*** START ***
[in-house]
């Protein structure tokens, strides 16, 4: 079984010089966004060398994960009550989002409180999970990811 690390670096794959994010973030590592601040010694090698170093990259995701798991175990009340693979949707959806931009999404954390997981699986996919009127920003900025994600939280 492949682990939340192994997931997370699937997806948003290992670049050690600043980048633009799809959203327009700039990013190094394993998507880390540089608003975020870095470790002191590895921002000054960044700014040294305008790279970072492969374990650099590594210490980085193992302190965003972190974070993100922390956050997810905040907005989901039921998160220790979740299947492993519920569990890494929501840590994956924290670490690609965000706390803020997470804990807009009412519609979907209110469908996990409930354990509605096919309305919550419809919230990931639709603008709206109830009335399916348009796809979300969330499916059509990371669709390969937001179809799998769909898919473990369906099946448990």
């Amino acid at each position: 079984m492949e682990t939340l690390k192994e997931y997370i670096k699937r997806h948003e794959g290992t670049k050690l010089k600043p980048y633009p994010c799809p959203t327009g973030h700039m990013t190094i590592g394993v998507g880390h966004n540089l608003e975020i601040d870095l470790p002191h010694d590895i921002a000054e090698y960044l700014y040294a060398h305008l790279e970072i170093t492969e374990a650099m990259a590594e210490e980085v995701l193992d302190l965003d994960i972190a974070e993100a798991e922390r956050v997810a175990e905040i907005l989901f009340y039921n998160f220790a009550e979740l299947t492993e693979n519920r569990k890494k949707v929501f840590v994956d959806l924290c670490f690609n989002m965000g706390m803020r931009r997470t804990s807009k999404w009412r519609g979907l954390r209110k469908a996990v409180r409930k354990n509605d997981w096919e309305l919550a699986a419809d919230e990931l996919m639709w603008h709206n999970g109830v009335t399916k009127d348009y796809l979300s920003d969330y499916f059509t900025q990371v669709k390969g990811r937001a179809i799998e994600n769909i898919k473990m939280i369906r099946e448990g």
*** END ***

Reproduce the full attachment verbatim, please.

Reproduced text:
[in-house]
């Protein structure tokens, strides 16, 4: 079984010089966004060398994960009550989002409180999970990811 690390670096794959994010973030590592601040010694090698170093990259995701798991175990009340693979949707959806931009999404954390997981699986996919009127920003900025994600939280 492949682990939340192994997931997370699937997806948003290992670049050690600043980048633009799809959203327009700039990013190094394993998507880390540089608003975020870095470790002191590895921002000054960044700014040294305008790279970072492969374990650099590594210490980085193992302190965003972190974070993100922390956050997810905040907005989901039921998160220790979740299947492993519920569990890494929501840590994956924290670490690609965000706390803020997470804990807009009412519609979907209110469908996990409930354990509605096919309305919550419809919230990931639709603008709206109830009335399916348009796809979300969330499916059509990371669709390969937001179809799998769909898919473990369906099946448990």
């Amino acid at each position: 079984m492949e682990t939340l690390k192994e997931y997370i670096k699937r997806h948003e794959g290992t670049k050690l010089k600043p980048y633009p994010c799809p959203t327009g973030h700039m990013t190094i590592g394993v998507g880390h966004n540089l608003e975020i601040d870095l470790p002191h010694d590895i921002a000054e090698y960044l700014y040294a060398h305008l790279e970072i170093t492969e374990a650099m990259a590594e210490e980085v995701l193992d302190l965003d994960i972190a974070e993100a798991e922390r956050v997810a175990e905040i907005l989901f009340y039921n998160f220790a009550e979740l299947t492993e693979n519920r569990k890494k949707v929501f840590v994956d959806l924290c670490f690609n989002m965000g706390m803020r931009r997470t804990s807009k999404w009412r519609g979907l954390r209110k469908a996990v409180r409930k354990n509605d997981w096919e309305l919550a699986a419809d919230e990931l996919m639709w603008h709206n999970g109830v009335t399916k009127d348009y796809l979300s920003d969330y499916f059509t900025q990371v669709k390969g990811r937001a179809i799998e994600n769909i898919k473990m939280i369906r099946e448990g």